*Aishath Mohamed, a 25-year-old woman from the island of Kulhudhufushi in Haa Dhaal atoll, recalls her first visit to the capital. She was 12 years old, excited to compete in the national Quran recital competition. But on her first night in Malé, in a cramped room with four teenage boys and a girl, Aishath was woken up to the biggest shock of her young life.
“I get goosebumps when I recall the memory. Somebody was touching my leg so I woke up. Three of them were holding me down and the other one was trying to touch me,” she says.
With almost no sexual or reproductive health education, Aishath was at a loss and unsure of how to cope with her ordeal. But she knew what happened to her was wrong and resolved to speak to her mother after returning to her island.
“I was really surprised by the way she reacted,” she recalls.
“She said dirty things happen to slutty women who don’t know how to behave. She blamed me! Can you imagine that? I was blamed for being raped.”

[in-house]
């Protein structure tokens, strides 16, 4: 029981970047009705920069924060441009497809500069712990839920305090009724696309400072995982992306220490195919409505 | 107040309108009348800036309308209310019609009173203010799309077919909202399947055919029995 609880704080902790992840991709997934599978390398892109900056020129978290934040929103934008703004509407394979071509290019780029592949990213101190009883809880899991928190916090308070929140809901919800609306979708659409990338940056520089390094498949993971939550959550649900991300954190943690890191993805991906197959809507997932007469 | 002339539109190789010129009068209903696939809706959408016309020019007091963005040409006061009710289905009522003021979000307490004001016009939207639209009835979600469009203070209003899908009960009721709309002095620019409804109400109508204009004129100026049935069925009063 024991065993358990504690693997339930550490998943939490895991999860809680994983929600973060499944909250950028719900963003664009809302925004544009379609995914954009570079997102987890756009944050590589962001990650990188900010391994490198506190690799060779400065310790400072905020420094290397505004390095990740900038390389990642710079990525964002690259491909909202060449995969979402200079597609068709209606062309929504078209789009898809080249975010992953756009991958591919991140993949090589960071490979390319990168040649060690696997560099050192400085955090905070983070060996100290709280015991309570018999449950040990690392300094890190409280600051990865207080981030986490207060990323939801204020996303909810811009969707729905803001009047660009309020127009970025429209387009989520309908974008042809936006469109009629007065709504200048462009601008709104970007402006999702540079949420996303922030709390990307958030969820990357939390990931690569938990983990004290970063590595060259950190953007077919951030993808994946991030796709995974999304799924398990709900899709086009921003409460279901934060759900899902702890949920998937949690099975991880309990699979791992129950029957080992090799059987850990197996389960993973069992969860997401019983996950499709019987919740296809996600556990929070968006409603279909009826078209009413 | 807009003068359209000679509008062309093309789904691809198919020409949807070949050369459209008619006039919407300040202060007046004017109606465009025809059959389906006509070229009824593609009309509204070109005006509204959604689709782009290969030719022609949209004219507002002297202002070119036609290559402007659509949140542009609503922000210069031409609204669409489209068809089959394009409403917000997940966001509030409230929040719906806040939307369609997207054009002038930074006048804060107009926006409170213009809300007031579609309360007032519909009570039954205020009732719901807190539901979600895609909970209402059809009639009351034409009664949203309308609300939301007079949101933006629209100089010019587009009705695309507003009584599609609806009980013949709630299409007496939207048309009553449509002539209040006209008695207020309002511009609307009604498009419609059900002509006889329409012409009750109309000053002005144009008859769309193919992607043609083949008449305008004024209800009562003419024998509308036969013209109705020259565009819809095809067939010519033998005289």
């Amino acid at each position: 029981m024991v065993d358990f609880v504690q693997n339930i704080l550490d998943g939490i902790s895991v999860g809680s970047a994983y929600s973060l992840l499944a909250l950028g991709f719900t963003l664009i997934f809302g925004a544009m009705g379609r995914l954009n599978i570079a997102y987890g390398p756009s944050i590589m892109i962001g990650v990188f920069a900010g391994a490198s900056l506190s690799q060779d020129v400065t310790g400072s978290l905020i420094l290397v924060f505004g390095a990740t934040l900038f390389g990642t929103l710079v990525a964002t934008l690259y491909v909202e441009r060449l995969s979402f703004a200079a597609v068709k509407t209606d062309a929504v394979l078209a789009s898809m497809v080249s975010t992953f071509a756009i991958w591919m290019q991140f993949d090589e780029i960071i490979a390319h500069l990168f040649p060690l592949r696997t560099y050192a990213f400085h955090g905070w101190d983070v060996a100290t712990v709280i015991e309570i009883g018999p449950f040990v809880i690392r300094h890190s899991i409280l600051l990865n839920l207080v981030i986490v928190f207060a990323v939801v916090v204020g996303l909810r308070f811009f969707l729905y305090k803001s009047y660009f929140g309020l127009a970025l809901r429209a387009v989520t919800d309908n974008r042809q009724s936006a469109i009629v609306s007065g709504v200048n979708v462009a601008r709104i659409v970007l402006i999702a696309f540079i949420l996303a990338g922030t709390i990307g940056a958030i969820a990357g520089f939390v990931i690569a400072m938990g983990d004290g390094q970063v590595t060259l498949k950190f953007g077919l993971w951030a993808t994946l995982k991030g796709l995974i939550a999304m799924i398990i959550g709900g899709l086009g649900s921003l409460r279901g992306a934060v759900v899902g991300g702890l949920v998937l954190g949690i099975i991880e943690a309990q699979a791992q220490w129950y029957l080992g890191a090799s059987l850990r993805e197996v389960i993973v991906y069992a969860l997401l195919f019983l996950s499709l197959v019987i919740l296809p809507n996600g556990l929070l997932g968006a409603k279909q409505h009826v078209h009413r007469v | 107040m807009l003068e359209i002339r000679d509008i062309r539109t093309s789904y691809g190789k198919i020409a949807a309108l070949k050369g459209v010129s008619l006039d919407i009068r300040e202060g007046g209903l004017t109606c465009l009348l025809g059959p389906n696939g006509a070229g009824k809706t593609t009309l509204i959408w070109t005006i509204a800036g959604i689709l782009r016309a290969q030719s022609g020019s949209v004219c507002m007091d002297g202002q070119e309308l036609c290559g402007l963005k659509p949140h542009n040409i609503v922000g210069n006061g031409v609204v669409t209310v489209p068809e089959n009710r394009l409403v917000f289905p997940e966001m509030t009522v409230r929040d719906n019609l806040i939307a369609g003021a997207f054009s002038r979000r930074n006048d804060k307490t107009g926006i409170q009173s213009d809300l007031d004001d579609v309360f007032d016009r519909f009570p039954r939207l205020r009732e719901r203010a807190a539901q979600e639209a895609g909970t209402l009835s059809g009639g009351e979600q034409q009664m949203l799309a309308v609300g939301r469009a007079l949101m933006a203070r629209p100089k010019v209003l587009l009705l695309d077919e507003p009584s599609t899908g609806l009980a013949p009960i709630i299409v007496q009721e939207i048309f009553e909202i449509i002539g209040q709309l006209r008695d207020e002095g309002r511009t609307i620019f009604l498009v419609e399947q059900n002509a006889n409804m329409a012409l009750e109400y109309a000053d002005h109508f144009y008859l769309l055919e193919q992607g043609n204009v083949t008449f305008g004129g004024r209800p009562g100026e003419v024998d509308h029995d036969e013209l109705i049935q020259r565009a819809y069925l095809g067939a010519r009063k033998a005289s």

Similar attitudes of blaming the victim are common in rape cases throughout the world. Oftentimes, family members and close relatives are the first to judge and blame, making it harder for victims like Aishath to muster enough courage to seek professional help or emotional support.
A research by the University of Southern California found that one-fourth of all online comments on news articles about sexual assault and rape include victim-blaming statements.
The Maldives is no exception. The reaction on social media platforms to a gang rape in Hulhumalé earlier this month exposed misogynistic sentiments and blaming-the-victim attitudes among Maldivian men.
“She must have been there for group sex. Young people these days really like to enjoy with a group,” one man commented on a Facebook post by a local media outlet about the gang rape.
“A woman living in Villimalé will only go to Hulhumalé on such an invitation so it must have happened with the consent of both parties,” another man concluded, referring to media reports that identified the victim as a resident of the capital’s suburb.
Read more at: http://maldivesindependent.com/feature-comment/victim-blaming-and-misogyny-in-maldives-129283
Maldives Independent, March 13, 2017